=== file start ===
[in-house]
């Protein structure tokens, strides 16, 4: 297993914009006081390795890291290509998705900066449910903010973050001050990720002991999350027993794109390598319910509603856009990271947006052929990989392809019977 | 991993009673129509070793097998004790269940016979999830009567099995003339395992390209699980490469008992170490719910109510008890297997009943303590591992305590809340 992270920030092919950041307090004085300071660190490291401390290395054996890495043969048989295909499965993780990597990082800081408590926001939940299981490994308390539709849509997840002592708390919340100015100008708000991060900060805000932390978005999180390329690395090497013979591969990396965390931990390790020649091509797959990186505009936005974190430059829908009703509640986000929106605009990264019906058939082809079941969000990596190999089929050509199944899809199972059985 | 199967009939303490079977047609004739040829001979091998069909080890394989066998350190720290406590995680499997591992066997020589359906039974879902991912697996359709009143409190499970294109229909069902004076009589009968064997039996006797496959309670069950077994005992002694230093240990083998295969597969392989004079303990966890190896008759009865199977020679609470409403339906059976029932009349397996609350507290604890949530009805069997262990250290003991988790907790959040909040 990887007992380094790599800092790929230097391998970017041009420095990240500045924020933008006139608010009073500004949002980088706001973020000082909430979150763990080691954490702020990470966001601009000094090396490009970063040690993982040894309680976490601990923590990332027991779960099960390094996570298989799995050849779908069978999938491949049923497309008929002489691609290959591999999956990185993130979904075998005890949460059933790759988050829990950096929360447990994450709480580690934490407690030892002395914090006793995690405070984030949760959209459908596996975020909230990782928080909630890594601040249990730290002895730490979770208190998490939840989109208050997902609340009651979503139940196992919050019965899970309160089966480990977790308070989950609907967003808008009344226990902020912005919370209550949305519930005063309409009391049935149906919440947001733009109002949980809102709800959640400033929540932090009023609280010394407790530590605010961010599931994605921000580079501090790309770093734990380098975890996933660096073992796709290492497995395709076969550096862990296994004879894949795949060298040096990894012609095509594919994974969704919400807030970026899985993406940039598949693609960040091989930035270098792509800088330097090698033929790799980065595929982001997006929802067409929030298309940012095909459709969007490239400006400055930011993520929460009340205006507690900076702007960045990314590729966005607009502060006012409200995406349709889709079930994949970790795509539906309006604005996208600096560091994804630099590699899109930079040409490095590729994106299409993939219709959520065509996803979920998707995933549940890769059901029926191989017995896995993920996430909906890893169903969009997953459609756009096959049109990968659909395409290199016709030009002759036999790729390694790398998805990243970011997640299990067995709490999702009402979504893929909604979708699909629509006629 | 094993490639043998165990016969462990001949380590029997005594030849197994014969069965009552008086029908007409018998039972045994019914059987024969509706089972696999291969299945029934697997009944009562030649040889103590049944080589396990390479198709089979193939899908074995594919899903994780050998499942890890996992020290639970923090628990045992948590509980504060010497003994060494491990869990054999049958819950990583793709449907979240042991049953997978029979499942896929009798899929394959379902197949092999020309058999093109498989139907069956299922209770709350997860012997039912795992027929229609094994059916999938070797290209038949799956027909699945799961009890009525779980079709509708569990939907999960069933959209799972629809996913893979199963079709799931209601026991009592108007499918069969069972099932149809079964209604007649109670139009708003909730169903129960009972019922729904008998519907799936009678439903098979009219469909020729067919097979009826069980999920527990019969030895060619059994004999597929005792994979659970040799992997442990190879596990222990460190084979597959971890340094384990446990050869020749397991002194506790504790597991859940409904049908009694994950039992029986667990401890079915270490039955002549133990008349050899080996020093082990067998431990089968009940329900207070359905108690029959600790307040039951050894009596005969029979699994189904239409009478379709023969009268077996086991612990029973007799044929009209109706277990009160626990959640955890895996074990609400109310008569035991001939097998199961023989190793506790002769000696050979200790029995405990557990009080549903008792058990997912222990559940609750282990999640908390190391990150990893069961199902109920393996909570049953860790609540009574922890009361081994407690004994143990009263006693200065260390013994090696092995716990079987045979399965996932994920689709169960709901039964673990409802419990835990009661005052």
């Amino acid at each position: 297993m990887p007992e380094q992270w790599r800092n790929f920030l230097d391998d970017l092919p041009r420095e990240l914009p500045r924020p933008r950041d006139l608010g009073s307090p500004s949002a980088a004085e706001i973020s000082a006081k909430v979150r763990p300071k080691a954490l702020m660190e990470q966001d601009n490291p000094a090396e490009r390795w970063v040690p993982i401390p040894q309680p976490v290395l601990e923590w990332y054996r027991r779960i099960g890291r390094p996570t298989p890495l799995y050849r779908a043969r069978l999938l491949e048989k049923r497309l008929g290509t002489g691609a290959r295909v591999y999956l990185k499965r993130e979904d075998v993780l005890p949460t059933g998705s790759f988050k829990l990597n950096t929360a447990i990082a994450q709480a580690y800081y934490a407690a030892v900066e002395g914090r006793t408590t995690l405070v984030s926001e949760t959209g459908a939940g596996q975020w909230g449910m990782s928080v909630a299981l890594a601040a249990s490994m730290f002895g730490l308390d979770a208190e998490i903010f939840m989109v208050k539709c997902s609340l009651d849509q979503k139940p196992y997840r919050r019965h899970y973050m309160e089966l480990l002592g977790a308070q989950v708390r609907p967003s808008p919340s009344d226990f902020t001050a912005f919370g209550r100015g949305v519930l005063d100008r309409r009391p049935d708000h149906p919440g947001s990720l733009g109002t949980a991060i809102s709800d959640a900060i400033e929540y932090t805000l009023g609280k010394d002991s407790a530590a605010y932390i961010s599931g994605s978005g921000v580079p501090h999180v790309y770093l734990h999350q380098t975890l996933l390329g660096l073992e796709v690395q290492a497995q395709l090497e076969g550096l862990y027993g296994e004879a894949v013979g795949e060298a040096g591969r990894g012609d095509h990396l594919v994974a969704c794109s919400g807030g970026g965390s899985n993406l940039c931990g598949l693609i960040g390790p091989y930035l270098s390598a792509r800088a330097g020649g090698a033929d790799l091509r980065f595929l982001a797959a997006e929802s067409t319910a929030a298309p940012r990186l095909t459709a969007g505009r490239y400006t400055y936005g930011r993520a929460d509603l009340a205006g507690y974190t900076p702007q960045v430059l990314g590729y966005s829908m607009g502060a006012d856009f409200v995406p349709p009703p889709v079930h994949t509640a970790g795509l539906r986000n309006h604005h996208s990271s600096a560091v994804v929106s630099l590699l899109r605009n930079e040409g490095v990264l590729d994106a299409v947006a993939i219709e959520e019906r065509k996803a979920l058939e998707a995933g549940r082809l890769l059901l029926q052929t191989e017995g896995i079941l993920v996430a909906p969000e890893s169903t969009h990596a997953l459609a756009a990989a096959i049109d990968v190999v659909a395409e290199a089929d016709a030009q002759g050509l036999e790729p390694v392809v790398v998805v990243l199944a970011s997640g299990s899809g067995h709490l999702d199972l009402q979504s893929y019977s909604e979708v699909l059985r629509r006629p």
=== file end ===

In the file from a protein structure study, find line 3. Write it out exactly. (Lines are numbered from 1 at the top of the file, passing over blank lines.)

């Amino acid at each position: 297993m990887p007992e380094q992270w790599r800092n790929f920030l230097d391998d970017l092919p041009r420095e990240l914009p500045r924020p933008r950041d006139l608010g009073s307090p500004s949002a980088a004085e706001i973020s000082a006081k909430v979150r763990p300071k080691a954490l702020m660190e990470q966001d601009n490291p000094a090396e490009r390795w970063v040690p993982i401390p040894q309680p976490v290395l601990e923590w990332y054996r027991r779960i099960g890291r390094p996570t298989p890495l799995y050849r779908a043969r069978l999938l491949e048989k049923r497309l008929g290509t002489g691609a290959r295909v591999y999956l990185k499965r993130e979904d075998v993780l005890p949460t059933g998705s790759f988050k829990l990597n950096t929360a447990i990082a994450q709480a580690y800081y934490a407690a030892v900066e002395g914090r006793t408590t995690l405070v984030s926001e949760t959209g459908a939940g596996q975020w909230g449910m990782s928080v909630a299981l890594a601040a249990s490994m730290f002895g730490l308390d979770a208190e998490i903010f939840m989109v208050k539709c997902s609340l009651d849509q979503k139940p196992y997840r919050r019965h899970y973050m309160e089966l480990l002592g977790a308070q989950v708390r609907p967003s808008p919340s009344d226990f902020t001050a912005f919370g209550r100015g949305v519930l005063d100008r309409r009391p049935d708000h149906p919440g947001s990720l733009g109002t949980a991060i809102s709800d959640a900060i400033e929540y932090t805000l009023g609280k010394d002991s407790a530590a605010y932390i961010s599931g994605s978005g921000v580079p501090h999180v790309y770093l734990h999350q380098t975890l996933l390329g660096l073992e796709v690395q290492a497995q395709l090497e076969g550096l862990y027993g296994e004879a894949v013979g795949e060298a040096g591969r990894g012609d095509h990396l594919v994974a969704c794109s919400g807030g970026g965390s899985n993406l940039c931990g598949l693609i960040g390790p091989y930035l270098s390598a792509r800088a330097g020649g090698a033929d790799l091509r980065f595929l982001a797959a997006e929802s067409t319910a929030a298309p940012r990186l095909t459709a969007g505009r490239y400006t400055y936005g930011r993520a929460d509603l009340a205006g507690y974190t900076p702007q960045v430059l990314g590729y966005s829908m607009g502060a006012d856009f409200v995406p349709p009703p889709v079930h994949t509640a970790g795509l539906r986000n309006h604005h996208s990271s600096a560091v994804v929106s630099l590699l899109r605009n930079e040409g490095v990264l590729d994106a299409v947006a993939i219709e959520e019906r065509k996803a979920l058939e998707a995933g549940r082809l890769l059901l029926q052929t191989e017995g896995i079941l993920v996430a909906p969000e890893s169903t969009h990596a997953l459609a756009a990989a096959i049109d990968v190999v659909a395409e290199a089929d016709a030009q002759g050509l036999e790729p390694v392809v790398v998805v990243l199944a970011s997640g299990s899809g067995h709490l999702d199972l009402q979504s893929y019977s909604e979708v699909l059985r629509r006629p």